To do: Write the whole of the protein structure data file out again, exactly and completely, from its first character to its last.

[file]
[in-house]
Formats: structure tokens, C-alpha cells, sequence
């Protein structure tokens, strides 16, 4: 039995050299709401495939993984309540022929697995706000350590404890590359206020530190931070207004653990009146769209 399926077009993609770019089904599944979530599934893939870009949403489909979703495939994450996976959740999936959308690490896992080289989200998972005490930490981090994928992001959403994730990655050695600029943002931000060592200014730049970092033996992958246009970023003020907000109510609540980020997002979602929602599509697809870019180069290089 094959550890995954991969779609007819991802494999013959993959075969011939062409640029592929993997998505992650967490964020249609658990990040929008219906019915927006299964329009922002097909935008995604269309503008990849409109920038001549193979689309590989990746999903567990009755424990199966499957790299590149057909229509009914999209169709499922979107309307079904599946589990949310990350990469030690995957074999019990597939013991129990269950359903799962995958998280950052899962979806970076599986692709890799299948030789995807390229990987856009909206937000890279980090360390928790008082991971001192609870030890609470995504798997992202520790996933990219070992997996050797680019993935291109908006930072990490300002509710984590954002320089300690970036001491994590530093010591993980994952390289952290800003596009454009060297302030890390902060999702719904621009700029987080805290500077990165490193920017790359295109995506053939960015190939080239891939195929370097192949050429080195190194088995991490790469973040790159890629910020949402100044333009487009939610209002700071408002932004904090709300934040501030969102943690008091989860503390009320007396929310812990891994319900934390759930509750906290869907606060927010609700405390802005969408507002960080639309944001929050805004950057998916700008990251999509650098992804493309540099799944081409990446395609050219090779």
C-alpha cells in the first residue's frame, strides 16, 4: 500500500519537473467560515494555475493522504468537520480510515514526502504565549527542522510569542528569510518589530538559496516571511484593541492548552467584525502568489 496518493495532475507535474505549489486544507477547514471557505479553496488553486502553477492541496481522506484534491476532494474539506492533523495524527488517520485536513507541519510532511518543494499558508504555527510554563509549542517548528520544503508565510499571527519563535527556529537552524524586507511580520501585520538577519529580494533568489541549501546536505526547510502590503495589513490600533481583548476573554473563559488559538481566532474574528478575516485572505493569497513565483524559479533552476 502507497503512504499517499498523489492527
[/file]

[in-house]
Formats: structure tokens, C-alpha cells, sequence
């Protein structure tokens, strides 16, 4: 039995050299709401495939993984309540022929697995706000350590404890590359206020530190931070207004653990009146769209 399926077009993609770019089904599944979530599934893939870009949403489909979703495939994450996976959740999936959308690490896992080289989200998972005490930490981090994928992001959403994730990655050695600029943002931000060592200014730049970092033996992958246009970023003020907000109510609540980020997002979602929602599509697809870019180069290089 094959550890995954991969779609007819991802494999013959993959075969011939062409640029592929993997998505992650967490964020249609658990990040929008219906019915927006299964329009922002097909935008995604269309503008990849409109920038001549193979689309590989990746999903567990009755424990199966499957790299590149057909229509009914999209169709499922979107309307079904599946589990949310990350990469030690995957074999019990597939013991129990269950359903799962995958998280950052899962979806970076599986692709890799299948030789995807390229990987856009909206937000890279980090360390928790008082991971001192609870030890609470995504798997992202520790996933990219070992997996050797680019993935291109908006930072990490300002509710984590954002320089300690970036001491994590530093010591993980994952390289952290800003596009454009060297302030890390902060999702719904621009700029987080805290500077990165490193920017790359295109995506053939960015190939080239891939195929370097192949050429080195190194088995991490790469973040790159890629910020949402100044333009487009939610209002700071408002932004904090709300934040501030969102943690008091989860503390009320007396929310812990891994319900934390759930509750906290869907606060927010609700405390802005969408507002960080639309944001929050805004950057998916700008990251999509650098992804493309540099799944081409990446395609050219090779």
C-alpha cells in the first residue's frame, strides 16, 4: 500500500519537473467560515494555475493522504468537520480510515514526502504565549527542522510569542528569510518589530538559496516571511484593541492548552467584525502568489 496518493495532475507535474505549489486544507477547514471557505479553496488553486502553477492541496481522506484534491476532494474539506492533523495524527488517520485536513507541519510532511518543494499558508504555527510554563509549542517548528520544503508565510499571527519563535527556529537552524524586507511580520501585520538577519529580494533568489541549501546536505526547510502590503495589513490600533481583548476573554473563559488559538481566532474574528478575516485572505493569497513565483524559479533552476 502507497503512504499517499498523489492527